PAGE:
Building a Splunk Map

August 16, 2016 | Susan Bilder

Visualizing incoming web traffic on a geographic map provides valuable insights for security monitoring, customer activity, and website traffic. Splunk® provides the ability to turn log data that contains IP addresses (e.g. firewall logs, web server logs) into a real-time activity map.

To create a basic Splunk map, you simply specify which type of data you want to examine and how you want to drill down into that data. For example, if you have an Apache web server and want to display a map of web client requests counted by the city the request came from, you would use the following query:

sourcetype=access_combined | iplocation clientip | geostats count by City

The query works as follows:

1. Data is restricted to only access_combined web log data, which tells Splunk to select all Apache format web logs.

2. The name for the field containing the incoming IP address in Splunk’s access_combined CIM model is “clientip”. The iplocation command reads in the clientip for each record, looks up the geographic location for the IP address, and adds the following fields to each record:

  • Country
  • City
  • Region
  • Latitude (lat)
  • Longitude (lon)

3. The geostats command then sorts the data into bins based on latitude and longitude, and plots the data on a map. The “count by City” argument for geostats is then used to populate the pie chart at each location.

4. Hovering over the pie chart will display a pop up showing the breakdown of traffic by City.basemap_hover

There are a couple of refinements that can further enhance the value of the map:

1. Eliminate internal traffic
You can use a wildcard or CIDR notation to specify ranges of IP addresses – for example, to eliminate traffic from internal addresses, you could use either of the following:

sourcetype=access_combined clientip !=


sourcetype=access_combined clientip != 192.168.*


2. Display an alternate value if City is blank
iplocation is not always able to assign names to the City, Region, or Country fields when it looks up an IP address. On the map, all points where the City is blank are grouped together under the name “VALUE”.
To provide more accurate data, Splunk can use the eval command and the if function to copy the values from the Region or Country fields to the City field. For example:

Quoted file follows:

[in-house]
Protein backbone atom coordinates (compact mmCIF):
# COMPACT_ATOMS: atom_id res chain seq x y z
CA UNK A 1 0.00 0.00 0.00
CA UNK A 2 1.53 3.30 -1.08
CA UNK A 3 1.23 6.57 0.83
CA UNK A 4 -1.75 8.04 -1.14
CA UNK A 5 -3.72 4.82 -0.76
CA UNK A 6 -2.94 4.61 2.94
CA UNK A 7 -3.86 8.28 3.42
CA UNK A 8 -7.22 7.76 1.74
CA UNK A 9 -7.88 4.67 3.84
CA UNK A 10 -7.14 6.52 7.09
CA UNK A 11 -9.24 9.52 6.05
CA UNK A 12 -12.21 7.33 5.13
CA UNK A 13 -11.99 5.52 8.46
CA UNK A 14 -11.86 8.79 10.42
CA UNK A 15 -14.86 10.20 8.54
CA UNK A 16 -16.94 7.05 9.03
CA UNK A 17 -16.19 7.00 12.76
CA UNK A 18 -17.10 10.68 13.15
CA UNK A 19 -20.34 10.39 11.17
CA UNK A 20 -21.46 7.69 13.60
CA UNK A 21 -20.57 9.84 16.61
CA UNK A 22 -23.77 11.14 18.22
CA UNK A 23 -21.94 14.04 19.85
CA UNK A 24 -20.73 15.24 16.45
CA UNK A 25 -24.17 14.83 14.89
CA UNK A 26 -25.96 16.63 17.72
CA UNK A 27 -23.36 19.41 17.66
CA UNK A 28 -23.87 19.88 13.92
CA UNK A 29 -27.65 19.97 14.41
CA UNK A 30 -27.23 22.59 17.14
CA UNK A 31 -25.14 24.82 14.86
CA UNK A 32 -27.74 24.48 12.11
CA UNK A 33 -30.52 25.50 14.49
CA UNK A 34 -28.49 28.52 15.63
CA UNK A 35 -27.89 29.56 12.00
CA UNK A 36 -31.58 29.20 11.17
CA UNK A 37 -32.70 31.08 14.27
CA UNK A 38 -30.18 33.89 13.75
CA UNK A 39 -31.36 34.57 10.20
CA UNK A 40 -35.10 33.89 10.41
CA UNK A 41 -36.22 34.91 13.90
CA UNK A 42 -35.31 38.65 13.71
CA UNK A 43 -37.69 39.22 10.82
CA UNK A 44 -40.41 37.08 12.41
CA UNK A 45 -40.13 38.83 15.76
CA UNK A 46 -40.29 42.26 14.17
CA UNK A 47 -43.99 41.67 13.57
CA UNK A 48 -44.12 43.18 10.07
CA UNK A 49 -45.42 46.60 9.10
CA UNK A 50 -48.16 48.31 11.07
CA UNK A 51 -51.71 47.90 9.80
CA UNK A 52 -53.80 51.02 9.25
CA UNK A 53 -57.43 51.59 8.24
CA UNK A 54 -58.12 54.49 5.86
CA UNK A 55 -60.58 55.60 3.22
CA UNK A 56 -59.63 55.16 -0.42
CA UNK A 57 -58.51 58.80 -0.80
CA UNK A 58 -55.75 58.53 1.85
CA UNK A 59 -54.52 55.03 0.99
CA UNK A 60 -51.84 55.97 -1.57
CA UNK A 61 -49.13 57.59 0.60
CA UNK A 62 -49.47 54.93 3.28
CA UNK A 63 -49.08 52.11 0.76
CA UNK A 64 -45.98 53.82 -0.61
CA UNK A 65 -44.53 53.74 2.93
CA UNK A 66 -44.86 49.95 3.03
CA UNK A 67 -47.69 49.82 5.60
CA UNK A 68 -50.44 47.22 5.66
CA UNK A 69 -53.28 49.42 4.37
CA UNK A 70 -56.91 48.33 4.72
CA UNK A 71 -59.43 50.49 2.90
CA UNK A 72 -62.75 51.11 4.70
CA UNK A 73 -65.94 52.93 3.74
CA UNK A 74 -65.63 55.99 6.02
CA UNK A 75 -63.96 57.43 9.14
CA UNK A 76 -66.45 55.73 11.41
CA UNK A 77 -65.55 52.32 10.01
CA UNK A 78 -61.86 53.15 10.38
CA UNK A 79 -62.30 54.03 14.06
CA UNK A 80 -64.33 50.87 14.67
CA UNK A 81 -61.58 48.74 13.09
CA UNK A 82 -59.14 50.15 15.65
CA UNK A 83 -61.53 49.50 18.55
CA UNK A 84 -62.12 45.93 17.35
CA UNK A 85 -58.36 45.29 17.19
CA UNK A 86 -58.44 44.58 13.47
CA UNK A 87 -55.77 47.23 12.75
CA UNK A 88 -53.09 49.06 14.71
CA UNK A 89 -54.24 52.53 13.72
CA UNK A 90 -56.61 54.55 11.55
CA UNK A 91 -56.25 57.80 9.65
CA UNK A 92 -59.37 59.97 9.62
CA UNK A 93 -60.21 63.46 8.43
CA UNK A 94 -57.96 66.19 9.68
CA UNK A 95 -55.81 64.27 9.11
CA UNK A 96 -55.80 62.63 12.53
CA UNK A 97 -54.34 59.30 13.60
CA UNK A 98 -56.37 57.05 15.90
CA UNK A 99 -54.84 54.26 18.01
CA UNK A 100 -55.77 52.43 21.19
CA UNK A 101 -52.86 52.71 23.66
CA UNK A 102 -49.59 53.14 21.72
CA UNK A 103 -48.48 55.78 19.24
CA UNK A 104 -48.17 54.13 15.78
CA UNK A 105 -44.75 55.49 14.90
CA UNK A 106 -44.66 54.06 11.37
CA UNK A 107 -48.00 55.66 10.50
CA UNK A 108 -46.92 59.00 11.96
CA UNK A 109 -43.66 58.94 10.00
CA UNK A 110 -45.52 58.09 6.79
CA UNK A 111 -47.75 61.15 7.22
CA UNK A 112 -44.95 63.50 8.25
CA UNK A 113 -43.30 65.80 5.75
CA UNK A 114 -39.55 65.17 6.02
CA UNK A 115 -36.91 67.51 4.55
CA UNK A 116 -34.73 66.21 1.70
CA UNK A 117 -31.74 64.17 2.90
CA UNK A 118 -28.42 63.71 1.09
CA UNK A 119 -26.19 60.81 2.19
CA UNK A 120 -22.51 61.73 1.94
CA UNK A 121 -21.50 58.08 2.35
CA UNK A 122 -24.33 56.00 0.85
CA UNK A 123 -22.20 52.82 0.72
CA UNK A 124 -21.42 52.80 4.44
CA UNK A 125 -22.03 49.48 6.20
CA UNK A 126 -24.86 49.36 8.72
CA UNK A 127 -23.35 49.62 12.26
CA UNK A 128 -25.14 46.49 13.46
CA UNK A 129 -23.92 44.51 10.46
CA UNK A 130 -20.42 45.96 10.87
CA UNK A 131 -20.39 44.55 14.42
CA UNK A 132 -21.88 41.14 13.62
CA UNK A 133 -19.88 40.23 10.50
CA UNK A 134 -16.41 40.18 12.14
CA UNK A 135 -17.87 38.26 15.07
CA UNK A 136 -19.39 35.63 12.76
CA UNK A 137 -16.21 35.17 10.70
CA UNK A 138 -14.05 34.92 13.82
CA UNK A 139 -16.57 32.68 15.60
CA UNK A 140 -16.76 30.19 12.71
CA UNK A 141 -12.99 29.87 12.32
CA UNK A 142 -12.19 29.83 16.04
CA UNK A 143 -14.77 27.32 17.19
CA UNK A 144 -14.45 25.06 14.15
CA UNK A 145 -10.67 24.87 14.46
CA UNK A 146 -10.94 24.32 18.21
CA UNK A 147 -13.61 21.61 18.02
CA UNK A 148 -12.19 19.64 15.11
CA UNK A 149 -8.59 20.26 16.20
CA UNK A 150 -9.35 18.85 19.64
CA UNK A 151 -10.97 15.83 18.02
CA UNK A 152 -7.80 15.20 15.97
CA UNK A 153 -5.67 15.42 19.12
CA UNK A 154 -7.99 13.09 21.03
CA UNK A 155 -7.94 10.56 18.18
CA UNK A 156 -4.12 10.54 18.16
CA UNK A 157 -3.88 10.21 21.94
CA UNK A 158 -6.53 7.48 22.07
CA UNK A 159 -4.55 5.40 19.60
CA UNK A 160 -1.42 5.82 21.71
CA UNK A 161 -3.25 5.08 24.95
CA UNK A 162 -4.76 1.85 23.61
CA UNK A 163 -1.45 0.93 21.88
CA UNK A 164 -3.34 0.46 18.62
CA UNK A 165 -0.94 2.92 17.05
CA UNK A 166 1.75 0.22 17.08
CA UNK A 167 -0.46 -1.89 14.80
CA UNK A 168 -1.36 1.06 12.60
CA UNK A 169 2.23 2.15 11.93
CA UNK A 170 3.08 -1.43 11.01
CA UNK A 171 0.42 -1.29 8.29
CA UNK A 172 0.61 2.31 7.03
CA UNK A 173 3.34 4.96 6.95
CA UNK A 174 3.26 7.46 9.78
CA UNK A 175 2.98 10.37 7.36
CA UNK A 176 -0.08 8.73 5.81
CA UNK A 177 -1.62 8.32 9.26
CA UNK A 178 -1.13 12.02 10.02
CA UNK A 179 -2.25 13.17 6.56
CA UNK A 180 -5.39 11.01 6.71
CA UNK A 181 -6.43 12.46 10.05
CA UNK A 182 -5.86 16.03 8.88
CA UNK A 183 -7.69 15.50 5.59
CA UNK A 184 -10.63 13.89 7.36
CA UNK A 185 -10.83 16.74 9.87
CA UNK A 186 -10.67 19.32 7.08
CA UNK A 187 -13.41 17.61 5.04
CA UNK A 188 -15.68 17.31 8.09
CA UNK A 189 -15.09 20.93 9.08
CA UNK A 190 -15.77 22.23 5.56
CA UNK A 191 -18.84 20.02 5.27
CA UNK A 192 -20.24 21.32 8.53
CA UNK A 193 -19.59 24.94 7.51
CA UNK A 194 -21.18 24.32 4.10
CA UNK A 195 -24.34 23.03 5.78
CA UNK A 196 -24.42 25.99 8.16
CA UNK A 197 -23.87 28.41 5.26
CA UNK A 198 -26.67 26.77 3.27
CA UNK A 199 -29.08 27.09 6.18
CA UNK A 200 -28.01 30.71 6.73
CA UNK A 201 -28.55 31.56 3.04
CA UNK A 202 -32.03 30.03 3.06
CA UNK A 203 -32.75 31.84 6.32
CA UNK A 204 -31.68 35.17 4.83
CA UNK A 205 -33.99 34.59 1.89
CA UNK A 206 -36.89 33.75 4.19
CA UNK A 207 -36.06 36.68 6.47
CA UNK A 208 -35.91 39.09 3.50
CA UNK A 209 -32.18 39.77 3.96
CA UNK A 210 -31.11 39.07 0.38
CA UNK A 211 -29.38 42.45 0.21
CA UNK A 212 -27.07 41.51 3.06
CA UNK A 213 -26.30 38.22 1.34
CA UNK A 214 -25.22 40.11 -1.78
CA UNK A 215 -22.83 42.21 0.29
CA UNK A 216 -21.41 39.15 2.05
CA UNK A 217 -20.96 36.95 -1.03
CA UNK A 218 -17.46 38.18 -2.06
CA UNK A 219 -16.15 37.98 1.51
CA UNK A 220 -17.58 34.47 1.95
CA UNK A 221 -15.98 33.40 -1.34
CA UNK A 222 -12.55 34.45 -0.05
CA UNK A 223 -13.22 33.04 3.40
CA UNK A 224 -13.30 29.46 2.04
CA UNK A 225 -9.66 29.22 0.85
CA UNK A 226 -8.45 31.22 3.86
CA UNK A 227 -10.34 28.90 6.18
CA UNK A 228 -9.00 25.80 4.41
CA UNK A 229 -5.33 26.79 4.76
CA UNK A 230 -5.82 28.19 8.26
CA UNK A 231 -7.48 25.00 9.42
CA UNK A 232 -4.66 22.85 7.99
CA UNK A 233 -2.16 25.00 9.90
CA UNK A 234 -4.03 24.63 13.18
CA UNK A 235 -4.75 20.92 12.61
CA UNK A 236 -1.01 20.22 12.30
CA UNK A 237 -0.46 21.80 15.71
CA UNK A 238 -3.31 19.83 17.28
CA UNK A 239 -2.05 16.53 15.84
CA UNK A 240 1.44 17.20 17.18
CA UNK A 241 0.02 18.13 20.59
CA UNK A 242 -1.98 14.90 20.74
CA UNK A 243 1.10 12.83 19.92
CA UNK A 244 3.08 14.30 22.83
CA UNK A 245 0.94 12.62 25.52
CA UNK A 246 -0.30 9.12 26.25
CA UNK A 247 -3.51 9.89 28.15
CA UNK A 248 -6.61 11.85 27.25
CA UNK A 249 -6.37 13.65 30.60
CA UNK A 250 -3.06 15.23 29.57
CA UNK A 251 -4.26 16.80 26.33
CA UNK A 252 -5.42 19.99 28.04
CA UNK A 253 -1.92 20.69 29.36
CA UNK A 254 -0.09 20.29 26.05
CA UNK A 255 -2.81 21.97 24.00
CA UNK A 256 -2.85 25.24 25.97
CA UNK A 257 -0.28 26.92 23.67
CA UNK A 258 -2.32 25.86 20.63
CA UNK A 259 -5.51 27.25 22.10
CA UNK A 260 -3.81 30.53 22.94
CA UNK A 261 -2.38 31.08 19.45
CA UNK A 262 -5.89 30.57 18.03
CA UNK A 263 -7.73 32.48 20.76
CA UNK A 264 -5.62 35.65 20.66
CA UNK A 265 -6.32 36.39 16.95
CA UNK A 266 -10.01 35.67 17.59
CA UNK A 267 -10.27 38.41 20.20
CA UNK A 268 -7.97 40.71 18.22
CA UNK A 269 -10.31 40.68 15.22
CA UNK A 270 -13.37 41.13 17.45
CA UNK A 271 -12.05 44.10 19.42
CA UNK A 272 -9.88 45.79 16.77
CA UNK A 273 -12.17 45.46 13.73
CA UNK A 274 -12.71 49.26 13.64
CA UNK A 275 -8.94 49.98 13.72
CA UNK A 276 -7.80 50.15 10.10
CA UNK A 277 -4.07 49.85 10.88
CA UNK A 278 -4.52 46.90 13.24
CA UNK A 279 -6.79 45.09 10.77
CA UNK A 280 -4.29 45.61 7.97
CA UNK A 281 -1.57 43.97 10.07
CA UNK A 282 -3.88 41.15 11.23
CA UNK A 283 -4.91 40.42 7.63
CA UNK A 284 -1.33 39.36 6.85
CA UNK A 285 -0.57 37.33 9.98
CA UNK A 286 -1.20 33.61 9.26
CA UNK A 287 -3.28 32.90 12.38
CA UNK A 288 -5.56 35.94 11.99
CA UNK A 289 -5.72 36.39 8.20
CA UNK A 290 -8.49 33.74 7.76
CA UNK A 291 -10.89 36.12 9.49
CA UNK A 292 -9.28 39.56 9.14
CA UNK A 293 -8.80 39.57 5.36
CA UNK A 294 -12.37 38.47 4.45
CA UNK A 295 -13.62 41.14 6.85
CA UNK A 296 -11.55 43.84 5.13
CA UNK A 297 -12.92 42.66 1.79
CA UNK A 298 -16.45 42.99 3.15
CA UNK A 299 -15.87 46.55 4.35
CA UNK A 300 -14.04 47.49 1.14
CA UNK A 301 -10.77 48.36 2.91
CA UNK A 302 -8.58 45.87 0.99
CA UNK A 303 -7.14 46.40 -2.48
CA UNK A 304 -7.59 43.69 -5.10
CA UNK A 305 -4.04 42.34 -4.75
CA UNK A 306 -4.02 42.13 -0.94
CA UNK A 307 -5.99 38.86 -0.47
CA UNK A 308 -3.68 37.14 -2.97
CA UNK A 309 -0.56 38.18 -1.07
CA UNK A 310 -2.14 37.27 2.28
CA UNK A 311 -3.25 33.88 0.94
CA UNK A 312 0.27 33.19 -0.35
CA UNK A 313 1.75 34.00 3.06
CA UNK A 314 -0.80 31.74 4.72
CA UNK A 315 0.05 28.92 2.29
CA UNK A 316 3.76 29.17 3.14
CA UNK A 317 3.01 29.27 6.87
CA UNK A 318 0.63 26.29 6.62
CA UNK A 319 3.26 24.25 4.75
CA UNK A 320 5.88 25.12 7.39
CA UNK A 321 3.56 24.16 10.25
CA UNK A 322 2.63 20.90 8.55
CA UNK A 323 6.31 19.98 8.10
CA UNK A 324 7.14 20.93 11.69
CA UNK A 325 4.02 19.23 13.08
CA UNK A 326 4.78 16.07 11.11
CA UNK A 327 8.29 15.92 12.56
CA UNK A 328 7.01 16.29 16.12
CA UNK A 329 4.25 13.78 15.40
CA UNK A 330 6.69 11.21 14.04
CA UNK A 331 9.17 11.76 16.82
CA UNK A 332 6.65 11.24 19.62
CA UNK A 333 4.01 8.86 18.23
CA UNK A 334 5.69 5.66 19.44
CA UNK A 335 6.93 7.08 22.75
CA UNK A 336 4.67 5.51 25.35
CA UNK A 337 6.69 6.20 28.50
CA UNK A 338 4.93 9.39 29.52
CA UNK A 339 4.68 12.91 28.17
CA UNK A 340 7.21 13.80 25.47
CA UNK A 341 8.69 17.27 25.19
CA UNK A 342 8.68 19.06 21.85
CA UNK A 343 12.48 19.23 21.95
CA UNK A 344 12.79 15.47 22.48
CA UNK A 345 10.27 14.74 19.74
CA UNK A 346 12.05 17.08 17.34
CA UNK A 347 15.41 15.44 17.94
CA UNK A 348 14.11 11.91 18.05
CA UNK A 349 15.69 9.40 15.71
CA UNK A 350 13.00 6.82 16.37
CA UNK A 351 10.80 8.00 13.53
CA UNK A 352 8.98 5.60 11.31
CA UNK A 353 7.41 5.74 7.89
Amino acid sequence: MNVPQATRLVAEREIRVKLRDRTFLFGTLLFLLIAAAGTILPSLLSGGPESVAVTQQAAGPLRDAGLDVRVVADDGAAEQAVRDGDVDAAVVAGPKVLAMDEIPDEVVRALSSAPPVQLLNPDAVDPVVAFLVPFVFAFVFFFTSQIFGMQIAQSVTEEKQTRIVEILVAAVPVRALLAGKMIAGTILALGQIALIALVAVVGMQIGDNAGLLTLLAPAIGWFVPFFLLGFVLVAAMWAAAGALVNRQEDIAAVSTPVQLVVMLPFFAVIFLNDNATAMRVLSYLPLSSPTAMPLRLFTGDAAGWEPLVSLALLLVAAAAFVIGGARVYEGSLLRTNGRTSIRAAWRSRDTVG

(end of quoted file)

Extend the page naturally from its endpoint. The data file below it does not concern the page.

eval City= if( City = "", Region, City)

will assign the value for Region to City if City is blank, and keep the current value if one exists. For this map we want to use Region if the value for City is blank, and use Country if both Region and City are blank. The full command to assign defaults for Country, Region and City is:

eval Country = if( Country="", "N/A", Country),
Region = if (Region="", Country, Region),
City = if (City="", Region, City)

For our map this can be shortened to use nested loops:

eval City = if (City = "", if(Region = "", if(Country = "", "N/A", Country), Region), City)


3. Display data for more cities in pie charts.

In our default command, geostats is limited to keeping count of 10 cities, and all other cities will be grouped under the name “OTHER”. The “globallimit” argument can be used to change the number of cities geostats counts, with a value a 0 indicating that all cities should be displayed:

geostats count by City globallimit=0

Chaining these together yields:

sourcetype=access_combined clientip != |
iplocation clientip |
eval City = if (City = "", if(Region = "", if(Country = "", "N/A", Country), Region), City) |
geostats count by City globallimit=0


This map is just one example of the many visualizations available with Splunk – if you have any questions about how to customize Splunk dashboards for your needs or would like to get started with a Splunk  please contact Splunk Sales

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